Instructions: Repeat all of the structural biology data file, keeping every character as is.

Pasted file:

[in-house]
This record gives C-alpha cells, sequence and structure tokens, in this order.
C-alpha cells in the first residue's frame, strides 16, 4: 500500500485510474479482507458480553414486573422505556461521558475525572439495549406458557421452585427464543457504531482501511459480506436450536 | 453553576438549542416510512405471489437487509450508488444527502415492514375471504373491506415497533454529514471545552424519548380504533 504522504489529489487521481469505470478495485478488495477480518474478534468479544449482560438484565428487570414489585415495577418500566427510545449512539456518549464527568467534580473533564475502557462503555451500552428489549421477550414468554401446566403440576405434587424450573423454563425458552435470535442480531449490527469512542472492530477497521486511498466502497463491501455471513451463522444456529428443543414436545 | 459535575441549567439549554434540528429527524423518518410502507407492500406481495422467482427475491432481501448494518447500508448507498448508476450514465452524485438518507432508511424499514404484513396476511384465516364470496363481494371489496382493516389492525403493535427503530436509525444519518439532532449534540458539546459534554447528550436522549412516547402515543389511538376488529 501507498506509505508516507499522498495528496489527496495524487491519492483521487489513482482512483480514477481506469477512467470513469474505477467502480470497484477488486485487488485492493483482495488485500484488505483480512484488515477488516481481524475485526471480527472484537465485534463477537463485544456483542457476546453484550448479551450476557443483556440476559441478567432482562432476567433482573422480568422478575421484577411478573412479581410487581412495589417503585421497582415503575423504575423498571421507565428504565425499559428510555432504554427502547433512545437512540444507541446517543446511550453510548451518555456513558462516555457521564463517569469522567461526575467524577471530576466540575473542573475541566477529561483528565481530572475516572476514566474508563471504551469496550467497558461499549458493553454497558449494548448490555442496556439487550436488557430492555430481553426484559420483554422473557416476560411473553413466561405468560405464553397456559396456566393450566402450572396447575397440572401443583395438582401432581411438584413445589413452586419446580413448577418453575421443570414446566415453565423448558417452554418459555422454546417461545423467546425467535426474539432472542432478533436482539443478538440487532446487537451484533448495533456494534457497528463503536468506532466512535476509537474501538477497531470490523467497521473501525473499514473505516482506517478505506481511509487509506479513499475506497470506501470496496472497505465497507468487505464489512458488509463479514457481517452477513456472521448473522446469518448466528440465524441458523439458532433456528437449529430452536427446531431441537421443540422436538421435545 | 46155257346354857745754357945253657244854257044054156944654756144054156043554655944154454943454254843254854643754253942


[in-house]
This record gives C-alpha cells, sequence and structure tokens, in this order.
C-alpha cells in the first residue's frame, strides 16, 4: 500500500485510474479482507458480553414486573422505556461521558475525572439495549406458557421452585427464543457504531482501511459480506436450536 | 453553576438549542416510512405471489437487509450508488444527502415492514375471504373491506415497533454529514471545552424519548380504533 504522504489529489487521481469505470478495485478488495477480518474478534468479544449482560438484565428487570414489585415495577418500566427510545449512539456518549464527568467534580473533564475502557462503555451500552428489549421477550414468554401446566403440576405434587424450573423454563425458552435470535442480531449490527469512542472492530477497521486511498466502497463491501455471513451463522444456529428443543414436545 | 459535575441549567439549554434540528429527524423518518410502507407492500406481495422467482427475491432481501448494518447500508448507498448508476450514465452524485438518507432508511424499514404484513396476511384465516364470496363481494371489496382493516389492525403493535427503530436509525444519518439532532449534540458539546459534554447528550436522549412516547402515543389511538376488529 501507498506509505508516507499522498495528496489527496495524487491519492483521487489513482482512483480514477481506469477512467470513469474505477467502480470497484477488486485487488485492493483482495488485500484488505483480512484488515477488516481481524475485526471480527472484537465485534463477537463485544456483542457476546453484550448479551450476557443483556440476559441478567432482562432476567433482573422480568422478575421484577411478573412479581410487581412495589417503585421497582415503575423504575423498571421507565428504565425499559428510555432504554427502547433512545437512540444507541446517543446511550453510548451518555456513558462516555457521564463517569469522567461526575467524577471530576466540575473542573475541566477529561483528565481530572475516572476514566474508563471504551469496550467497558461499549458493553454497558449494548448490555442496556439487550436488557430492555430481553426484559420483554422473557416476560411473553413466561405468560405464553397456559396456566393450566402450572396447575397440572401443583395438582401432581411438584413445589413452586419446580413448577418453575421443570414446566415453565423448558417452554418459555422454546417461545423467546425467535426474539432472542432478533436482539443478538440487532446487537451484533448495533456494534457497528463503536468506532466512535476509537474501538477497531470490523467497521473501525473499514473505516482506517478505506481511509487509506479513499475506497470506501470496496472497505465497507468487505464489512458488509463479514457481517452477513456472521448473522446469518448466528440465524441458523439458532433456528437449529430452536427446531431441537421443540422436538421435545 | 46155257346354857745754357945253657244854257044054156944654756144054156043554655944154454943454254843254854643754253942